Genesis of Pabloism by the Sparticist League
    The First Ten Years of American Communism by Carl Feingold

    Level 3: Traditions of Our Tendency
    Against Bureaucratic Centralism
    Problems of Work Within the Mass Organizations
    Problems of Entrism - Ted Grant

    Level 4: Principles of Orientation in Our Tendency
    Marxism versus Sectarianism - Alan Woods
    Replies to Luis Oviedo - Alan Woods (Parts Two, Three, Four and Five)

    Level 5: Requirements of Professional Conduct
    On Democratic Centralism and the Regime - Trotsky
    Statement of the PB on the Expulsion from WIL of Healey (1943)

    Level 6: Classical Orientation
    Left-Wing Communism: An Infantile Disorder - Lenin
    The Trade-Unions in the Epoch of Imperialist Decay - Leon Trotsky

    Level 7: Lenin, Trotsky, and Bolshevism - Laying the Foundation for Our Methods
    Bolshevism: The Road to Revolution - Alan Woods

    Level 8: Conduct and Clarity Amidst Crisis
    One Step Forward, Two Steps Back - Lenin

    Level 9: Refuting the Slanders
    The Myth of Lenin's Concept of the Party - Hal Draper (Tends to be overly academic at times, but generally helpful nonetheless)

    ~
    Unorthodox ("Third Camp") Trotskyism

    Tony Cliff
    Continuing the trend of ideological development, Tony Cliff pushed several radically different theories on the Stalinist (Marxist-Leninist) camp. Most famously were his writings on Bureaucratic Collectivism, The Permanent Revolution Deflected, and his advancement on Degenerated and Deformed Workers states and State Capitalism, as well as his endorsement of the Permanent Arms Economy, helped form a distinct trend within the Trotskyist world. In addition to this Tony also was prominent in exposing the social roots of reformism.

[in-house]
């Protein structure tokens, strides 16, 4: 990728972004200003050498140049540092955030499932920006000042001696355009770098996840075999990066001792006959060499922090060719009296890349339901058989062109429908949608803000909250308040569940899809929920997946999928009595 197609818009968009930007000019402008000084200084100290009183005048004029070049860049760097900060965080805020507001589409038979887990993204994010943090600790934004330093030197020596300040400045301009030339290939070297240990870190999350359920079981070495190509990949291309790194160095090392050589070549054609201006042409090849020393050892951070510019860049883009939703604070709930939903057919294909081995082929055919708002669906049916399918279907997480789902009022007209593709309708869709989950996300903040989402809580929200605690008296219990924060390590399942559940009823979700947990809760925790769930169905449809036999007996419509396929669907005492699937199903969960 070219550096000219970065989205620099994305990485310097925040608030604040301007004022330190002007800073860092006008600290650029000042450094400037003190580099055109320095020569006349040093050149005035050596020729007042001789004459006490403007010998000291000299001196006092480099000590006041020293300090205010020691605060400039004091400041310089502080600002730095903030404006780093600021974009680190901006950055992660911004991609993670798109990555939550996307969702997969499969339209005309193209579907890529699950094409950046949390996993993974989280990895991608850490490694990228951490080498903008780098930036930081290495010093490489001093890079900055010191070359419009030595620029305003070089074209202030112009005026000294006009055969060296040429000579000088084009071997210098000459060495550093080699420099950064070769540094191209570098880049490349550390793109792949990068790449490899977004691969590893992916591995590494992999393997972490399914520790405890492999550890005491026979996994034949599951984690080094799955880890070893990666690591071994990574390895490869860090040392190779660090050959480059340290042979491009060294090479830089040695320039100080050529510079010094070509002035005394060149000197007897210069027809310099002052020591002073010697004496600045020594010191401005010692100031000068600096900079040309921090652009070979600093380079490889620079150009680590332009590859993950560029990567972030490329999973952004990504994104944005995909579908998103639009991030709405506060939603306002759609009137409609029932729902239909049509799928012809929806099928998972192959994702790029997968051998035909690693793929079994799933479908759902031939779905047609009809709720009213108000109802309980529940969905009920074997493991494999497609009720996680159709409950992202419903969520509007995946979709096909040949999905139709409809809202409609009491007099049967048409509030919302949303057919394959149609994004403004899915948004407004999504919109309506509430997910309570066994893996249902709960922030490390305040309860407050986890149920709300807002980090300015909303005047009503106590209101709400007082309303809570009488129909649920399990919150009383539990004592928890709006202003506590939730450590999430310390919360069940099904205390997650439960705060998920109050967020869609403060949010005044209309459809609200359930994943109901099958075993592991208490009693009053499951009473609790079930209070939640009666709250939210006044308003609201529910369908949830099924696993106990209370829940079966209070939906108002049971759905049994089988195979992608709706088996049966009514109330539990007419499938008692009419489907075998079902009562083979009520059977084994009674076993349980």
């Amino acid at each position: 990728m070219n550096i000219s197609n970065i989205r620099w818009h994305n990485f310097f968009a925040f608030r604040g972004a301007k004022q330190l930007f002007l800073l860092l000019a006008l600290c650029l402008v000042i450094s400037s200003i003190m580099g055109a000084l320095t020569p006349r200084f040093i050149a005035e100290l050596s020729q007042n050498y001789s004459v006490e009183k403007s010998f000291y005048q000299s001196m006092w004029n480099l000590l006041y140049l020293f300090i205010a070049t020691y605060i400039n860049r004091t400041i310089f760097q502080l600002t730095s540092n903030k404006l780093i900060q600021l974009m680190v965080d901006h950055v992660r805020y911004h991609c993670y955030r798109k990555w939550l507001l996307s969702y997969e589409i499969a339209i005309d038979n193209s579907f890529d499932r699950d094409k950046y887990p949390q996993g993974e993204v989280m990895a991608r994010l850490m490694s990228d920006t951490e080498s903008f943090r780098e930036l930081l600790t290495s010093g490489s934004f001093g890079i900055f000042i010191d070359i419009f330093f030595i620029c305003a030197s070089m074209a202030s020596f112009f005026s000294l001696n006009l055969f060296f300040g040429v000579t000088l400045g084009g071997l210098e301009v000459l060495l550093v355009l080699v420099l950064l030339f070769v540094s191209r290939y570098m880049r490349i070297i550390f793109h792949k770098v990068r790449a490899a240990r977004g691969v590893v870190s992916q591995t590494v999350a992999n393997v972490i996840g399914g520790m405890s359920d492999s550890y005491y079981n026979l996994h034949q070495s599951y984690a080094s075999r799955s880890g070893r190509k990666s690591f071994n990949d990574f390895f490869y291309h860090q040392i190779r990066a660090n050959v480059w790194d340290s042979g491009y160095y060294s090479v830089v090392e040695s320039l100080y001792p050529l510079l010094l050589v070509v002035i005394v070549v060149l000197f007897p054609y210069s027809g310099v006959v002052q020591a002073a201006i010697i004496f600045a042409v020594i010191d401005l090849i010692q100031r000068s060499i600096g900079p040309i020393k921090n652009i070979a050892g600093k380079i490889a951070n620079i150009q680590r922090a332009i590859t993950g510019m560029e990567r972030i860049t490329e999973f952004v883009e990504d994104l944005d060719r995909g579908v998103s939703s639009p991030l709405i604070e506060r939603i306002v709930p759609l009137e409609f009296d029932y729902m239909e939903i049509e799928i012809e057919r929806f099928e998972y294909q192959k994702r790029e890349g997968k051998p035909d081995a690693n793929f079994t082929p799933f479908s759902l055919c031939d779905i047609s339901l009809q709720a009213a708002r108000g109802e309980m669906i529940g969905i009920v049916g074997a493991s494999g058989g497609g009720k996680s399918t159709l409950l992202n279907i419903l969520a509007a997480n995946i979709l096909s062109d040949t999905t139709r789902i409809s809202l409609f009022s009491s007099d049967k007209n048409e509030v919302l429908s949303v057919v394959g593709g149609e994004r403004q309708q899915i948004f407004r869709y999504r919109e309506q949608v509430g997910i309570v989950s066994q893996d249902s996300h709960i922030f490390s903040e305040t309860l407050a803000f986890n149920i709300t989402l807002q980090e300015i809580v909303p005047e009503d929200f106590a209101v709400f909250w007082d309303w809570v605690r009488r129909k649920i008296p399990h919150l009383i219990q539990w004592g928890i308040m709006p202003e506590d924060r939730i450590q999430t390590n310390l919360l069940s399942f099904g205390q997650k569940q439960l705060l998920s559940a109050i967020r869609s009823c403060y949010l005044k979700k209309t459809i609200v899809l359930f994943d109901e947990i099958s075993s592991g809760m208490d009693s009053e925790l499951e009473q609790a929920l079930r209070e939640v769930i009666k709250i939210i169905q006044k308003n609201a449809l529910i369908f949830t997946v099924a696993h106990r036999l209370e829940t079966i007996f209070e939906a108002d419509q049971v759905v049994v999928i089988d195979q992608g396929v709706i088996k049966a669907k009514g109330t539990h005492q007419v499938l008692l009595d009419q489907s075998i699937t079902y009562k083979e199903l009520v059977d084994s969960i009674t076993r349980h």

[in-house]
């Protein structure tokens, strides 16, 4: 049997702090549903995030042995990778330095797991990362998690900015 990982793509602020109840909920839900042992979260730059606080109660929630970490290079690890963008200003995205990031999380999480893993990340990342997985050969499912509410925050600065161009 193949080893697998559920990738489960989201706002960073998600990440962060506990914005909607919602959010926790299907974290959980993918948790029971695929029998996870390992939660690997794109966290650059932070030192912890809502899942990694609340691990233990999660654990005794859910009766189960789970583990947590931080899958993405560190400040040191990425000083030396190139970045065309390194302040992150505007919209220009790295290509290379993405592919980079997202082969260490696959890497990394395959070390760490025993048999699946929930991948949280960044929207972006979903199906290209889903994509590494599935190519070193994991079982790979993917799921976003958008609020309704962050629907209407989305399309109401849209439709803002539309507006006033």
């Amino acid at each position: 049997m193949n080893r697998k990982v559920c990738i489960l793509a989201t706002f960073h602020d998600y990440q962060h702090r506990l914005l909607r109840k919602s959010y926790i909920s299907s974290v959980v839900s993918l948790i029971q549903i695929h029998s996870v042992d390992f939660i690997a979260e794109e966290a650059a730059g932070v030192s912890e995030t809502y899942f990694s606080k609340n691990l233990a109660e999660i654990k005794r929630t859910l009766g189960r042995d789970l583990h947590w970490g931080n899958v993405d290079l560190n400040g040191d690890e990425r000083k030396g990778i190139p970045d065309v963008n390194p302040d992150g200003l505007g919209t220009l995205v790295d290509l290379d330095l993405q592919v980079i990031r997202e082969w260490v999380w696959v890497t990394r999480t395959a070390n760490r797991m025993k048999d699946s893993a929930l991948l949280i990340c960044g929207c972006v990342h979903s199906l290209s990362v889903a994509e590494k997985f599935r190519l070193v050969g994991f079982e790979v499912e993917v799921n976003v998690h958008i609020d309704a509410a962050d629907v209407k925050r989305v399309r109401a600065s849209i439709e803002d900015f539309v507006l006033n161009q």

The “Cliffite” tendency is represented in modern times by, most notably, International Socialist Tendency. To understand some of their positions see comrade Cliff’s selected works[FONT=&quot][1][/FONT]:

    All that glitters is not gold” (1947)
    State Capitalism in Russia” (1955)
    The Class Nature of Peoples Democracies” (1948)
    Bureaucratic Collectivism-A Critique” (1949)
    Economic Roots of Reformism” (1957)
    Perspectives for the Permanent War Economy” (1957)
    Trotsky On Substitutionism” (1960)
    Incomes Policy, Legislation and Show Stewards” with Colin Barker (1967)
    France: The Struggle Goes On” (1968)
    Lenin” (1975)
    All Power to the Soviets” (1976)
    The Revolution Besieged, 1917-1923” (1978)
    Trotskyism After Trotsky” (1999)
    A World to Win” autobiography (2000)
    Marxism at the Millennium” (2000)
    ~

    League for the Revolutionary Party (Communist Organization for the Fourth International)
    Separate from the "Cliffite" tendency is a break-away Fourth International organization dedicated to re-forging the Fourth International under "unorthodox" lines; heavily dedicated to critiquing Stalinism (Marxism-Leninism"), their prime work concerning such a subject can be found below.

    "The Life and Death of Stalinism"

    ~
    Post-Trotskyism (Marcyism)
    Post-Trotskyism is most often identified as Marcyism (although this isn’t the exclusive case). This sub-tendency of Trotskyism more often than not still embraces some key aspects of orthodox Trotskyism, like transitional demands and the theory of Permanent Revolution, while holding that Trotskyism has its flaws.